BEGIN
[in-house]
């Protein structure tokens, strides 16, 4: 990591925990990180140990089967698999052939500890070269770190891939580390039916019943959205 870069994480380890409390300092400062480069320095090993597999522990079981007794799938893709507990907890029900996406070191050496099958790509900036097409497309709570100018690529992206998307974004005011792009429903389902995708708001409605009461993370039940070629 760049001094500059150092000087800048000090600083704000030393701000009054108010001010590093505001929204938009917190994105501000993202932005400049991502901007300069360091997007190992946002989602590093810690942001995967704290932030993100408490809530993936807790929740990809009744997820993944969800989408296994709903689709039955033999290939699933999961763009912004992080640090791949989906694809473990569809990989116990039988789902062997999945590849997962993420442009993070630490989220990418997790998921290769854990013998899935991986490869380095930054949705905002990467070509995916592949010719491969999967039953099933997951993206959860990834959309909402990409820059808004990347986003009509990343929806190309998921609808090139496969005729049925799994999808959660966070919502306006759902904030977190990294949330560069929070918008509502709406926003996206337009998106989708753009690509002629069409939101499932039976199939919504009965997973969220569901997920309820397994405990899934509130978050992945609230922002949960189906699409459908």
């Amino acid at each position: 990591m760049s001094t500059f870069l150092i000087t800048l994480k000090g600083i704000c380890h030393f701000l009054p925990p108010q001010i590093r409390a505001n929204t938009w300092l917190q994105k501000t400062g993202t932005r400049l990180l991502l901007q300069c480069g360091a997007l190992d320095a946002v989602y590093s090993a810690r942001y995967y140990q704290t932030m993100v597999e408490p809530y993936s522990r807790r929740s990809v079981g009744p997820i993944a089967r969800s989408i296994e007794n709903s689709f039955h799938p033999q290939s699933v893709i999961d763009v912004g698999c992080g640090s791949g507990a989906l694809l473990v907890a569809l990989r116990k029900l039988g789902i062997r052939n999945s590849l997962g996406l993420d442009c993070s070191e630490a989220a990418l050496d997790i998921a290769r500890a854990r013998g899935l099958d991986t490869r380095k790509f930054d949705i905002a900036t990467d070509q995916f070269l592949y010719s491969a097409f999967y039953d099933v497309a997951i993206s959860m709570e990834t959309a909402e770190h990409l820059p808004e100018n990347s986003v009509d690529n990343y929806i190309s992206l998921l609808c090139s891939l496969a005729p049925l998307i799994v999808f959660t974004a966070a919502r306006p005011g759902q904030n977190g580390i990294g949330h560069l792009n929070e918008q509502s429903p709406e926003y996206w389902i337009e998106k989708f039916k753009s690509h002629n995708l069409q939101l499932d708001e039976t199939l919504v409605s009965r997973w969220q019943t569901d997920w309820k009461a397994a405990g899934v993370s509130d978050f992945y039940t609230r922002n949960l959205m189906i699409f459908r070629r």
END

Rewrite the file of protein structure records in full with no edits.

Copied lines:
[in-house]
């Protein structure tokens, strides 16, 4: 990591925990990180140990089967698999052939500890070269770190891939580390039916019943959205 870069994480380890409390300092400062480069320095090993597999522990079981007794799938893709507990907890029900996406070191050496099958790509900036097409497309709570100018690529992206998307974004005011792009429903389902995708708001409605009461993370039940070629 760049001094500059150092000087800048000090600083704000030393701000009054108010001010590093505001929204938009917190994105501000993202932005400049991502901007300069360091997007190992946002989602590093810690942001995967704290932030993100408490809530993936807790929740990809009744997820993944969800989408296994709903689709039955033999290939699933999961763009912004992080640090791949989906694809473990569809990989116990039988789902062997999945590849997962993420442009993070630490989220990418997790998921290769854990013998899935991986490869380095930054949705905002990467070509995916592949010719491969999967039953099933997951993206959860990834959309909402990409820059808004990347986003009509990343929806190309998921609808090139496969005729049925799994999808959660966070919502306006759902904030977190990294949330560069929070918008509502709406926003996206337009998106989708753009690509002629069409939101499932039976199939919504009965997973969220569901997920309820397994405990899934509130978050992945609230922002949960189906699409459908």
């Amino acid at each position: 990591m760049s001094t500059f870069l150092i000087t800048l994480k000090g600083i704000c380890h030393f701000l009054p925990p108010q001010i590093r409390a505001n929204t938009w300092l917190q994105k501000t400062g993202t932005r400049l990180l991502l901007q300069c480069g360091a997007l190992d320095a946002v989602y590093s090993a810690r942001y995967y140990q704290t932030m993100v597999e408490p809530y993936s522990r807790r929740s990809v079981g009744p997820i993944a089967r969800s989408i296994e007794n709903s689709f039955h799938p033999q290939s699933v893709i999961d763009v912004g698999c992080g640090s791949g507990a989906l694809l473990v907890a569809l990989r116990k029900l039988g789902i062997r052939n999945s590849l997962g996406l993420d442009c993070s070191e630490a989220a990418l050496d997790i998921a290769r500890a854990r013998g899935l099958d991986t490869r380095k790509f930054d949705i905002a900036t990467d070509q995916f070269l592949y010719s491969a097409f999967y039953d099933v497309a997951i993206s959860m709570e990834t959309a909402e770190h990409l820059p808004e100018n990347s986003v009509d690529n990343y929806i190309s992206l998921l609808c090139s891939l496969a005729p049925l998307i799994v999808f959660t974004a966070a919502r306006p005011g759902q904030n977190g580390i990294g949330h560069l792009n929070e918008q509502s429903p709406e926003y996206w389902i337009e998106k989708f039916k753009s690509h002629n995708l069409q939101l499932d708001e039976t199939l919504v409605s009965r997973w969220q019943t569901d997920w309820k009461a397994a405990g899934v993370s509130d978050f992945y039940t609230r922002n949960l959205m189906i699409f459908r070629r």